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I think it's called an "Integrated Starter / Generator" (ISG): https://www.autocentral.com/doc/integrated-starter-generator-0001

This article on industry outlook for electrification offers an interesting (but wordy) breakdown of how electric vehicle segments are classified. Of the described segments, it seems the Insight falls in the ISG area:

"The Integrated Starter Generator (ISG) is expected to account for the largest market [...] due to the ability to shut down the engine automatically when the vehicle is idle or stuck in traffic. ISG reduces vibration and noise, improving comfort for users. ISG replaces the conventional starter, generator and flywheel of the engine to provide improved efficiency. It switches off the combustion engine automatically when at traffic and restarts it in less than one hundred milliseconds. This will lead to increased adoption of electrification in the vehicles."​
Thanks. It must be the pulse-start piece that causes the subtle shake as it starts to turn the engine. It only occurs while not moving.
 

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Discussion Starter #15
1 Week Update

I've driven another 300 miles since the oil change. Initially, I thought the vibration events were gone; however, it has reappeared on two occasions. I've made a few observations, the vibrations occur on low battery, high-load and around 3000 RPM (around the start of the grey marks on the power meter). Another interesting observation, the vibration pulsates. It feels as though the engine is revving up and down in quick succession. One way to stop the pulsating vibration is to depress the gas pedal and go higher into the power band. High RPM operation of the engine is smoother and less jarring then the mid RPM pulsations that rattle the entire vehicle. Also, the pulsating vibration doesn't occur when the transmission is in direct drive (gear icon). Engine operation while in direct drive is always smooth, quiet and pleasant.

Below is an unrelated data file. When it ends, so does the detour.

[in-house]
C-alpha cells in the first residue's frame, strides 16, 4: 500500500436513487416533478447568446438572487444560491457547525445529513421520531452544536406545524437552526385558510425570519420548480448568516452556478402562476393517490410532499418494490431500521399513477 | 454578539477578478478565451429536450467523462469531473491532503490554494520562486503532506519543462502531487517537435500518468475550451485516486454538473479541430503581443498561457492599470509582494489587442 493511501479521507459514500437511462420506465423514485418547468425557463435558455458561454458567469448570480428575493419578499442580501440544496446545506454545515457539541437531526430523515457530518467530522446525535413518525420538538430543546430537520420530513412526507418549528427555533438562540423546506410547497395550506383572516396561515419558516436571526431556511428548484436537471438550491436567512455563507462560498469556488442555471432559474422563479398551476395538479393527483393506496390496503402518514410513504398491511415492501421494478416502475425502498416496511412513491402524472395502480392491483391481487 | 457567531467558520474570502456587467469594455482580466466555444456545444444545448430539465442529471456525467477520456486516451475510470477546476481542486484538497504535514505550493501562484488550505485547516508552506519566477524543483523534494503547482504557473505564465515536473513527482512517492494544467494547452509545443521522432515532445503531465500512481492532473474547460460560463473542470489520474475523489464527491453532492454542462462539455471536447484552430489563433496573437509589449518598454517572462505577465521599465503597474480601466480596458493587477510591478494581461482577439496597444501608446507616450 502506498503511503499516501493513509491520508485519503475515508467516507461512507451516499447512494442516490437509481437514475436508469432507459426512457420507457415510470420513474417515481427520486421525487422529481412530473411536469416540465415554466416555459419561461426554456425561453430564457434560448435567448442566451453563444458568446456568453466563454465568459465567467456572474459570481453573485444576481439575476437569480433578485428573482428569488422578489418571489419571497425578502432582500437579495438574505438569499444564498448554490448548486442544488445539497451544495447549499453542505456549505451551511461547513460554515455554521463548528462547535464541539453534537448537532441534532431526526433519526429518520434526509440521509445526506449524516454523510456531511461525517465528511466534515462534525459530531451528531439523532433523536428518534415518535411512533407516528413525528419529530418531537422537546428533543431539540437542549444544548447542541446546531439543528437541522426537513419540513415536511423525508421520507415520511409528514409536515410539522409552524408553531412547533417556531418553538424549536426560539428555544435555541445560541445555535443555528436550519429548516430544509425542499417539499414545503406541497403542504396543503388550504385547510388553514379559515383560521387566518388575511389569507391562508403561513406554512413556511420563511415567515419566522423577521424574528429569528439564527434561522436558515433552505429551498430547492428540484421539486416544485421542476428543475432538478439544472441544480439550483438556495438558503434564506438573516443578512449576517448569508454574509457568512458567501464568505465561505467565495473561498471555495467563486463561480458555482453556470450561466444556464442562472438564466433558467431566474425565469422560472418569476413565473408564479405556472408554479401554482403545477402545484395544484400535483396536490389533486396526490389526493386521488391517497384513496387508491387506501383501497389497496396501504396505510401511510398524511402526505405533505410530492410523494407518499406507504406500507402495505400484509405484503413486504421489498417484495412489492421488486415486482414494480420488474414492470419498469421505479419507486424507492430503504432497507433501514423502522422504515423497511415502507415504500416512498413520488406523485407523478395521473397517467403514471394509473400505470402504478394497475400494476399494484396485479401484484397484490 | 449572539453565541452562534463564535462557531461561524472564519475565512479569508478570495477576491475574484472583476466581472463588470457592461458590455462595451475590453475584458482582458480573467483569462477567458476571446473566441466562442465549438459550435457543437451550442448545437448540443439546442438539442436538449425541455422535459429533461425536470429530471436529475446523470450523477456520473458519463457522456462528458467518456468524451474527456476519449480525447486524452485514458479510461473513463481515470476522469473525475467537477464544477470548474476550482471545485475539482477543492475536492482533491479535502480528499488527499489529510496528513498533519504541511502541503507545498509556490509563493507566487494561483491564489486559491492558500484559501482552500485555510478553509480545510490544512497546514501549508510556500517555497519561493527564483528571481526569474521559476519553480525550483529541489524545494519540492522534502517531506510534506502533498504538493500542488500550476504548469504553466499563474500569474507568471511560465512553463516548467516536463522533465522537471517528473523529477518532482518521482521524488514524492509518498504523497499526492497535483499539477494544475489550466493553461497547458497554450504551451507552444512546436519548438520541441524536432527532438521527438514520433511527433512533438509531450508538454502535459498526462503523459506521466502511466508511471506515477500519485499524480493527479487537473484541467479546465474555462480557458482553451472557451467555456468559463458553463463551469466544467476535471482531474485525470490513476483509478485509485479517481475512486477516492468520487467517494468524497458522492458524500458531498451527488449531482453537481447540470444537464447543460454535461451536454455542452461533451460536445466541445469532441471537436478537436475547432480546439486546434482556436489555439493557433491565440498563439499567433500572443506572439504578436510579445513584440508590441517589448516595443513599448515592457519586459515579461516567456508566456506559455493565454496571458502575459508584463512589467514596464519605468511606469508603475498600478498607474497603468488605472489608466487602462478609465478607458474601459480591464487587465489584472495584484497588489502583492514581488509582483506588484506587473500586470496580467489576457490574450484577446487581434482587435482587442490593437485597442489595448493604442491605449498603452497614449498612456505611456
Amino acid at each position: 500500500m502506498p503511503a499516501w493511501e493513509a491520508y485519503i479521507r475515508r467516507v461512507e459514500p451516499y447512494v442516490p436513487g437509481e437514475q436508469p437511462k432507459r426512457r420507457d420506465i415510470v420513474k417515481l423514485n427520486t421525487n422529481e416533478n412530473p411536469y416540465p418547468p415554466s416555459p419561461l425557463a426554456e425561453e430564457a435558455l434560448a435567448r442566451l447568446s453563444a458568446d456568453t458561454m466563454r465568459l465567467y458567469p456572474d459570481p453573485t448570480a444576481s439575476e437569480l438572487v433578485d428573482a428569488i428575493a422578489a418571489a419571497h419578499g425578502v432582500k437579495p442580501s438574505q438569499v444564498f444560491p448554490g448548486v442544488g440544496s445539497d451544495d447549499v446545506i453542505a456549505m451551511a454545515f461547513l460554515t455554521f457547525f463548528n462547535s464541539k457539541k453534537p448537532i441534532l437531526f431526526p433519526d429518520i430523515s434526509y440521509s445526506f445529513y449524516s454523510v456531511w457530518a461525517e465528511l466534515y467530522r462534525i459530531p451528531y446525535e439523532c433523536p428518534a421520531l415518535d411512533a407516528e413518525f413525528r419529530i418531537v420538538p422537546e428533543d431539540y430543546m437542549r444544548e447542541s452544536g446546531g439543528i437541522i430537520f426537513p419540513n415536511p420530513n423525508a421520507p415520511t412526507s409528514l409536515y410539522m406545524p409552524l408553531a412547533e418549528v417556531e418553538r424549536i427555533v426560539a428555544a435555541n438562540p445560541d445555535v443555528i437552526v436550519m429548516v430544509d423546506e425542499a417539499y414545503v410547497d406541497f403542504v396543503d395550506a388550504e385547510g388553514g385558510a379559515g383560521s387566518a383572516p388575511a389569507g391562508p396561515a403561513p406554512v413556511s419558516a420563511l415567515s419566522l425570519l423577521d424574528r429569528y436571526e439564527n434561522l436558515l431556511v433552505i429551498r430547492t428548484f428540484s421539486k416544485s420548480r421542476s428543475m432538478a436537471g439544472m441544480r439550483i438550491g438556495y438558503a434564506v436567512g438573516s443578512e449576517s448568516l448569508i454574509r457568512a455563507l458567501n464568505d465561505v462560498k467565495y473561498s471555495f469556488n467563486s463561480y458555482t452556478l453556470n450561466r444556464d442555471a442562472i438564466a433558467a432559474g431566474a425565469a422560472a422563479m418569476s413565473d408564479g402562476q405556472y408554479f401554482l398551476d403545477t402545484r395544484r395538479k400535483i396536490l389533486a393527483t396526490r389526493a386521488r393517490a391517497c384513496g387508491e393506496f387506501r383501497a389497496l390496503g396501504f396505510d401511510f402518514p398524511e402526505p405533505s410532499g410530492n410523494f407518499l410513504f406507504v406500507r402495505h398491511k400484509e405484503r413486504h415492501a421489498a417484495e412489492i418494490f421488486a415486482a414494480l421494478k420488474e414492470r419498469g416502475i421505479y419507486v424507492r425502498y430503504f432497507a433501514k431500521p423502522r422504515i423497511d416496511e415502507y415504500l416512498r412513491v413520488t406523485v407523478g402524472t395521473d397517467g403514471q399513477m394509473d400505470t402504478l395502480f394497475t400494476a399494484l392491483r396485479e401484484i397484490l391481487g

As a side note, fuel economy is still excellent with the Pennzoil Platinum. Averaging 61.9mpg on this tank, according to the trip computer. I typically see better results than the trip computer when I calculate mpg at the pump.
 

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I've driven another 300 miles since the oil change. Initially, I thought the vibration events were gone; however, it has reappeared on two occasions. I've made a few observations, the vibrations occur on low battery, high-load and around 3000 RPM (around the start of the grey marks on the power meter). Another interesting observation, the vibration pulsates. It feels as though the engine is revving up and down in quick succession. One way to stop the pulsating vibration is to depress the gas pedal and go higher into the power band. High RPM operation of the engine is smoother and less jarring then the mid RPM pulsations that rattle the entire vehicle. Also, the pulsating vibration doesn't occur when the transmission is in direct drive (gear icon). Engine operation while in direct drive is always smooth, quiet and pleasant.
Thanks for sharing update. Do you still also notice it on hill descents when the battery is full and ICE is bleeding off energy? Are the issues consistent enough that you can take to dealer and replicate? Any thoughts on what you'll check next (e.g. engine mounts, balancing shaft) -?
 

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Discussion Starter #17
I haven't been on a long hill descent recently, so I'll have to see if it happens again under those conditions. Unfortunately, I don't think this is an issue I could replicate at the dealer. It's only happened to me twice in the last week and even then it's unpredictable. I drive the same route (work commute) everyday, same time, traffic patterns, weather. Perhaps it's the programing of the ECU that's causing the bizarre pulsating shuddering engine vibration. I'm leaning towards a 1/2 order vibration, due to the harshness that shakes the vehicle and occupants. Maybe it's a misfire? No check engine light.